Sausage Toad with Browned Onion and Madeira Gravy
I am not sure that getting fancy with a classic dish like toad in the hole can come to any good. I have added mustard because I think it flatters the sausage, and wrapped the bangers in ham to make the dish more substantial, but that is as far as I go. This dish has a homely quality that defies meddling. There are those who like a bit of batter with their sausages and those who prefer a bit of sausage, with their batter. I am fondest of the batter - both the crusty bits on top and the soggy underneath - so I make my toad in a wide dish to give plenty of room around the sausages for the batter to swell. Then, of course, there's onion gravy
1 cup all-purpose flour
2/3 cup milk mixed with 2/3 cup cold water
1 level tablespoon grain mustard
6 fat, herby pork sausages
4 ounces (100g) thinly sliced prosciutto, pancetta, serrano ham or even thin streaky bacon
3 tbsp. drippings or lard
Mix the eggs, flour, milk, mustard and some salt and pepper together with a whisk, beating out any little lumps of flour as you go. The consistency should be about that of heavy cream, but no thinner. Leave to rest for fifteen minutes.
Cut the skin from each sausage and peel off. Wrap each skinned sausage in prosciutto or whatever you are using. Put the dripping or lard in a baking pan - I use a 11 x 8 inch roasting pan - and place in an oven preheated to 425ºF until it is smoking. Pour in the batter - it will sizzle softly in the hot fat - then arrange the sausages in it. Bake for twenty-five to thirty minutes, till puffed and golden. Serve with Browned Onion and Madeira Gravy.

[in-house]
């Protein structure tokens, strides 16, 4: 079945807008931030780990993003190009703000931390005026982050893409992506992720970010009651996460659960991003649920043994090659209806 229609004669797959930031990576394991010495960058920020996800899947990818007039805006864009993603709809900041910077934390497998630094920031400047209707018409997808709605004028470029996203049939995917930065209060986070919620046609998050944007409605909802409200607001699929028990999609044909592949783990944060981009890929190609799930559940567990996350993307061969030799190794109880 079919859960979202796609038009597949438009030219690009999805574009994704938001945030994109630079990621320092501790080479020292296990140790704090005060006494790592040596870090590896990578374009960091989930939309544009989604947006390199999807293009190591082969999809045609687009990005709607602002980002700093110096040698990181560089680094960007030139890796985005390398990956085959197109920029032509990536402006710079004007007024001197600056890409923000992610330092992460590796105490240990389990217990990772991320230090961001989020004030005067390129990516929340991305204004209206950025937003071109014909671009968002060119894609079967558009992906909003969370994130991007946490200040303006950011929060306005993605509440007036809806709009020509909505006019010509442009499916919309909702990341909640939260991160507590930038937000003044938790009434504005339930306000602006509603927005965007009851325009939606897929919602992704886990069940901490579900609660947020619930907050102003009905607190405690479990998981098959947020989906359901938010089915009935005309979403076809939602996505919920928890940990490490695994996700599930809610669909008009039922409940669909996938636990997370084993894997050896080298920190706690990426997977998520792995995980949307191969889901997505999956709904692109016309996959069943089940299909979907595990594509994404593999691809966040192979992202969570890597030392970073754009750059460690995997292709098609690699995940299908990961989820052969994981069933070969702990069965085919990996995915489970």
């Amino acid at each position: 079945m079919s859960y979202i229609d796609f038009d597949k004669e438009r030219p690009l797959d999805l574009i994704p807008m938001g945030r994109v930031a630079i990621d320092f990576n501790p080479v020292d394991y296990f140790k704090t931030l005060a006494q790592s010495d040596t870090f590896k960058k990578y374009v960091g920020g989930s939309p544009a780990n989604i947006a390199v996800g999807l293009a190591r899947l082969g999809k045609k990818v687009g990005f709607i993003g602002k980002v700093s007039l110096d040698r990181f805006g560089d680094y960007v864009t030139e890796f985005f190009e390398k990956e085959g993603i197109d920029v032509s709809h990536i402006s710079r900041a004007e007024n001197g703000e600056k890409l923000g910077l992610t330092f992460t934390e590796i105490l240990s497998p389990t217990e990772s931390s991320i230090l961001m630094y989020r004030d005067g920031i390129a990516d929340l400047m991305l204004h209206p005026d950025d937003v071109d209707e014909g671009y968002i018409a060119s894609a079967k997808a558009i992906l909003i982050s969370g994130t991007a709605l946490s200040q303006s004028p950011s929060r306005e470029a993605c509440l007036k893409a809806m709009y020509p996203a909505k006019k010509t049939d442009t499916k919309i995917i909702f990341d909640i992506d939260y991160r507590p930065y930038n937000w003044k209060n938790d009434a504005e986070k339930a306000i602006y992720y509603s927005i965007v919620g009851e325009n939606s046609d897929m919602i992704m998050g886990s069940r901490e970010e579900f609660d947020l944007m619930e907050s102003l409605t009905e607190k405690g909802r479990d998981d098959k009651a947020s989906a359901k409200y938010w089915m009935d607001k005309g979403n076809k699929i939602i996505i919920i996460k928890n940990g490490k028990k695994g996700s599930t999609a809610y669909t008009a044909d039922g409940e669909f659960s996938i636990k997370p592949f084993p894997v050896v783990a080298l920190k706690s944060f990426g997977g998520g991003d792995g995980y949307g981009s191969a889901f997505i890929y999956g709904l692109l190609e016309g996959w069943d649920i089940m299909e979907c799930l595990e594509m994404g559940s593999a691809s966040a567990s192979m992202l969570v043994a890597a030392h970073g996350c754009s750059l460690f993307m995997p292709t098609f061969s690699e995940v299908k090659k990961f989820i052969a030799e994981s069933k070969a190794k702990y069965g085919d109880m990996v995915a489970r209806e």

Browned Onion and Madeira Gravy
I first intended this gravy to be poured over my toad in the hole but now make it for mashed potatoes, potato cakes, liver and braised vegetables (it is sensational with celery that has been braised in vegetable stock). It keeps for a couple of days in the fridge and is glorious poured over steaming hot, over bubble and squeak.
a very thick slice of butter
2 large onions, peeled and thinly sliced
flour, no more than a level tablespoon
1/3 cup Madeira, Marsala or red wine
1¼ cups stock
Melt the butter in a heavy based pan, add the onions and cook over a low heat till golden and soft. Now continue cooking, covered with a lid, until the onions are truly brown and soft enough to crush between your fingers.
Stir in a level heaped tablespoon of flour and cook for a few minutes until it has lightly browned, then pour in the liquids. Season with salt and pepper and Worcestershire sauce and bring to a boil. Turn down the heat so that the gravy bubbles gently and leave for about fifteen minutes, stirring from time to time.